The mobile healthcare services not only assisted Adelina treat her current severe condition, but also discovered that she suffers from diabetes as well. The intervention team and nurse that visited her home for a medical check-up confirmed this chronic health condition after measuring her blood’s glycerol level at 160 — a parameter that requires immediate intervention.
Upon receiving the necessary care, Adelina was sent to the Pogradec municipal hospital for a more specialized intervention, and she is now receiving periodical family-based medical check-ups and visits, in addition to information on how she should take care of her health in the COVID-19 context. Similarly, Gani is also receiving regular medical check-ups that include blood pressure and diabetes measuring, counseling on how to protect against COVID-19, as well as diet advice, thanks to the intervention. Apart from the obvious health improvements, Gani’s mood significantly brightens with every visit from team members coming to take care of him and his family.
A total of 210 persons, previously deprived of such a fundamental right, are benefiting from these healthcare services.
In partnership with the Ministry of Health and Social Protection, UNDP set up a small grants fund which enabled the implementation of innovative projects that contribute to the provision of healthcare services as a response to COVID-19, by Civil Society Organizations operating in the Municipalities of Tirana, Kamza, Puka, Pogradec, Devoll and Rrogozhina.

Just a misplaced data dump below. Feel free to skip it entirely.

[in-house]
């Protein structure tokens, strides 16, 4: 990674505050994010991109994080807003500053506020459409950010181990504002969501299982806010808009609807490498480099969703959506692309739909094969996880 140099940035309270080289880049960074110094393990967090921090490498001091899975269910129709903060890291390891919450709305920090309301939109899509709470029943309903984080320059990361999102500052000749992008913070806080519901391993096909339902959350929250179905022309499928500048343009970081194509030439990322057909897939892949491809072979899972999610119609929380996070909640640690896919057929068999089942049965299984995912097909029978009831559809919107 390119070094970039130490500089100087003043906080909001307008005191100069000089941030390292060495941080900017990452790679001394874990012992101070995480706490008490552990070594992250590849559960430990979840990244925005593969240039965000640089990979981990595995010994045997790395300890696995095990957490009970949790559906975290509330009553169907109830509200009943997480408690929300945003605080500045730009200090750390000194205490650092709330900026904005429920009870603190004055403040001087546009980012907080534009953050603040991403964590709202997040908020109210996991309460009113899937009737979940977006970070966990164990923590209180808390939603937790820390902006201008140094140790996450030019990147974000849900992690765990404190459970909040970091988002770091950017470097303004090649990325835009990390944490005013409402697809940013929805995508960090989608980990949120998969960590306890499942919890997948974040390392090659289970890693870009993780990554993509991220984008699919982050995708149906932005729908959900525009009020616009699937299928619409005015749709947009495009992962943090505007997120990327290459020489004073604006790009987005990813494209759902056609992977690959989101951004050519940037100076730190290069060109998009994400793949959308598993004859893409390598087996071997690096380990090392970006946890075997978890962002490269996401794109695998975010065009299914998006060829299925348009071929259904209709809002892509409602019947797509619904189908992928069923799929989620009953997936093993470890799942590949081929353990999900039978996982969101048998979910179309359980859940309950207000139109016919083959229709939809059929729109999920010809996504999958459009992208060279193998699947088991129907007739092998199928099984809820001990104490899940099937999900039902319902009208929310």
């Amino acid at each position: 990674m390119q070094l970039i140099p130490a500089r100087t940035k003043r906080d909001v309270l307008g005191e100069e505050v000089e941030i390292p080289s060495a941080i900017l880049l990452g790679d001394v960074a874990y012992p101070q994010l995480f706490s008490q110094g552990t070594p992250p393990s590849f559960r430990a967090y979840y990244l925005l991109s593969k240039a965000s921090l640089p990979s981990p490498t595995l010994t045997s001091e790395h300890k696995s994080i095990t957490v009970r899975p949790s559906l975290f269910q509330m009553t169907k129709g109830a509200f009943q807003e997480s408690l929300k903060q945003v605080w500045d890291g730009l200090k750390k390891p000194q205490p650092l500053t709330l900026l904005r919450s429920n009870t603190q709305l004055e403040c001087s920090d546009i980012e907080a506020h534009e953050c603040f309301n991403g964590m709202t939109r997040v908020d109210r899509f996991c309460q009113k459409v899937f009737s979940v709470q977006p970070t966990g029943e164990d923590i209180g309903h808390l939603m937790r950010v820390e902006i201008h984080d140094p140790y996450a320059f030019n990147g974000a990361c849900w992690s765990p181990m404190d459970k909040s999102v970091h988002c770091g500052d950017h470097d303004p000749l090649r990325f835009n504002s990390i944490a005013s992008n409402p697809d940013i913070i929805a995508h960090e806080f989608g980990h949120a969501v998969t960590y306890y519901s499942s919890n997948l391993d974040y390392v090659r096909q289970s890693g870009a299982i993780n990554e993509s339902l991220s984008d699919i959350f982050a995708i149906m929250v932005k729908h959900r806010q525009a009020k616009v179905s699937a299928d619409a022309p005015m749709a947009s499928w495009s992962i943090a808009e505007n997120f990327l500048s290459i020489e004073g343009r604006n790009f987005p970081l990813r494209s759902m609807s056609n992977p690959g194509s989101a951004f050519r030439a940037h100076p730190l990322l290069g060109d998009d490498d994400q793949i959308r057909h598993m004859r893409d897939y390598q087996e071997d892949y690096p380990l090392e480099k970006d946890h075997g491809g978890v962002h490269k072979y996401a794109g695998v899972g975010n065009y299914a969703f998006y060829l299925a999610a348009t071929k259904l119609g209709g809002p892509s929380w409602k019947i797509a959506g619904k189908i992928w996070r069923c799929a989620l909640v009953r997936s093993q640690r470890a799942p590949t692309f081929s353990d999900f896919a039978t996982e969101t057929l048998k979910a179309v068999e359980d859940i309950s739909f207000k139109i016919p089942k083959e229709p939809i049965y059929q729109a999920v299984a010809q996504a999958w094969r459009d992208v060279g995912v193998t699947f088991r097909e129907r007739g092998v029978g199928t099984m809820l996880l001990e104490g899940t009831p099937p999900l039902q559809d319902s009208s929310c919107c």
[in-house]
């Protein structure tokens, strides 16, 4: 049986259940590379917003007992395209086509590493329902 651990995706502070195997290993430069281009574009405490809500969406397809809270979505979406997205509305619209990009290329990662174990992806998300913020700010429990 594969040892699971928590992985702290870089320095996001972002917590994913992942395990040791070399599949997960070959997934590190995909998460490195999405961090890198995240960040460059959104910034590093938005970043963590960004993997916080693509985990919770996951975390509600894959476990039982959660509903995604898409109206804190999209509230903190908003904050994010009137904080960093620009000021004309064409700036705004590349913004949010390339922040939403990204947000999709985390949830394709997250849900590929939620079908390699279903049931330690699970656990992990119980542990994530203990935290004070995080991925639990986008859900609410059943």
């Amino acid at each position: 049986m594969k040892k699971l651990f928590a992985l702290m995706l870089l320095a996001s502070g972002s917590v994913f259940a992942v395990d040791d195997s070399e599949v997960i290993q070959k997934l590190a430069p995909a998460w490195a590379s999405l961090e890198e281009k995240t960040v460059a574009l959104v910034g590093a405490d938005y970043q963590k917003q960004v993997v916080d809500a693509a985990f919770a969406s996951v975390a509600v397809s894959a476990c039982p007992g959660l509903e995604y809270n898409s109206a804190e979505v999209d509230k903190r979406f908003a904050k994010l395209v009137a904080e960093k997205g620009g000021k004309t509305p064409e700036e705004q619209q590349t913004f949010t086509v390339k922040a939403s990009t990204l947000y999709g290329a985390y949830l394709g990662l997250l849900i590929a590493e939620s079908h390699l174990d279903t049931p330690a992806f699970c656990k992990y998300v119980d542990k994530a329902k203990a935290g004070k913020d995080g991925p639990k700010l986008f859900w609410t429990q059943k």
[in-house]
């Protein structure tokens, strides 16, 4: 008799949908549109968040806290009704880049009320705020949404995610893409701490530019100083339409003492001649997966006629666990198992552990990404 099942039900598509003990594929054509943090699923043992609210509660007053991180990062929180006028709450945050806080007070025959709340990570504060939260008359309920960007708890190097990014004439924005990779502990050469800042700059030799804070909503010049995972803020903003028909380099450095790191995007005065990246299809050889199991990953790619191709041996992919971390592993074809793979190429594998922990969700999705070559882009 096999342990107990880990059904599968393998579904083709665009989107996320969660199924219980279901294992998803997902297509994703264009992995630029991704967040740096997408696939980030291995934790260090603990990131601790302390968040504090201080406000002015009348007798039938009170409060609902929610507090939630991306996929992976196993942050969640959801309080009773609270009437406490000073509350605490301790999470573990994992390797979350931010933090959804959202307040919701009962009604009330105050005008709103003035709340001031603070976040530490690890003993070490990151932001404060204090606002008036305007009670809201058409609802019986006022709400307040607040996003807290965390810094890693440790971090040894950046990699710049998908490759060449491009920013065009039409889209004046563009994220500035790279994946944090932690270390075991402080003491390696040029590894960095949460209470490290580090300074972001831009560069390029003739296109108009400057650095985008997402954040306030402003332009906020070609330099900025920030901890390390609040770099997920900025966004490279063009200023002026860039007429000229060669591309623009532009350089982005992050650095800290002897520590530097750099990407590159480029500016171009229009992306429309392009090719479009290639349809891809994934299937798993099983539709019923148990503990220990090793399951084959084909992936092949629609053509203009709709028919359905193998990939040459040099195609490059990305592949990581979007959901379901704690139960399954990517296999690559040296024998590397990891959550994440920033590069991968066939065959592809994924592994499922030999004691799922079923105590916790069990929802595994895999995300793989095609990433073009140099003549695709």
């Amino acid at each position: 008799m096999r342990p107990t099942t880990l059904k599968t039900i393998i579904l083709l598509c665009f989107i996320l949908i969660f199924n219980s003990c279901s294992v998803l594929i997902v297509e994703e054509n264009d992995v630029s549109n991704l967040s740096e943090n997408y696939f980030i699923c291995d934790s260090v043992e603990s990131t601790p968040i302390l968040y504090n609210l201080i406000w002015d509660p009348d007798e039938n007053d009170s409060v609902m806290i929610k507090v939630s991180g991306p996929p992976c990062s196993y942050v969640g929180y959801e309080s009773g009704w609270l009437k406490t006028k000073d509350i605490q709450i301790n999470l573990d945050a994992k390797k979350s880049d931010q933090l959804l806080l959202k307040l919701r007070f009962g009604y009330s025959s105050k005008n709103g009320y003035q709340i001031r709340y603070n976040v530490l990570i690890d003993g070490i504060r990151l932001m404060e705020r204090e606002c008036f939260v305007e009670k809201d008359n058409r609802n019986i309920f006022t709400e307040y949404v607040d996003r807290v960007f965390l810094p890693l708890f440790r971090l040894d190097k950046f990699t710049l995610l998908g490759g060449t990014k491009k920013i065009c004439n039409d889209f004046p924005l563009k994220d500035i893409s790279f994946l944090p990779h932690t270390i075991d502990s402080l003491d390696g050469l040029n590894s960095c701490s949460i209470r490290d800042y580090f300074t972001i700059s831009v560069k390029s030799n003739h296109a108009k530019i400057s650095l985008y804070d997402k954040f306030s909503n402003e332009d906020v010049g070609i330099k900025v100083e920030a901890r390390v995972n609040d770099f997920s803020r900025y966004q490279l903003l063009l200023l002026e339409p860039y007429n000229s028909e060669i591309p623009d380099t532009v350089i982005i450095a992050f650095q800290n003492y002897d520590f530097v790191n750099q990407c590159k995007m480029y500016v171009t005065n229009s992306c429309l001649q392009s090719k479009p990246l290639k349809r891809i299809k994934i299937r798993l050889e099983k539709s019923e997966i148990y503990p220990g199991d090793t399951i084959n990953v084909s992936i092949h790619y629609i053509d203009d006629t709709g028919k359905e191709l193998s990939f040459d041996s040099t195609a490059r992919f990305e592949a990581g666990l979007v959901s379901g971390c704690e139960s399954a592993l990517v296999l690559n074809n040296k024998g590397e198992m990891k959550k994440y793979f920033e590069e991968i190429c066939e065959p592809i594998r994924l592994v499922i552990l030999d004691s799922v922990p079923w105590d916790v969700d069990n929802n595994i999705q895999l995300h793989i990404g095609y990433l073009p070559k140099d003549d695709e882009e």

The call for project proposals was guided by the intention to develop and set up innovative social services capable of being replicated or improved within the territory of the benefiting municipality, even during social distancing times. The novelties that these intervention models brought about include the introduction of new ideas and work methods within a territory, such as digital, phone, mobile services, etc.
On the long term, it is foreseen that the model will enable at least 60 municipal employees polish their skills in delivering social protection services and assist 1200 individuals in 6 municipalities improve their health and social welfare indexes.
“Achieving better health for disadvantaged population, such as communities living in rural areas, requires going well beyond the health sector to take action in related areas such as social protection, education, proper nutrition, water and sanitation. We will continue our efforts in reaching highly vulnerable groups, developing effective partnerships between the government, civil society and the private sector, and designing integrated and equitable social protection and health innovative programmes,” said UNDP’s Resident Representative in Albania Limya Eltayeb.
For UNDP, it is important that no conquerable obstacle — and particularly the physical location of vulnerable communities — becomes a cause that deprives citizens of their fundamental rights.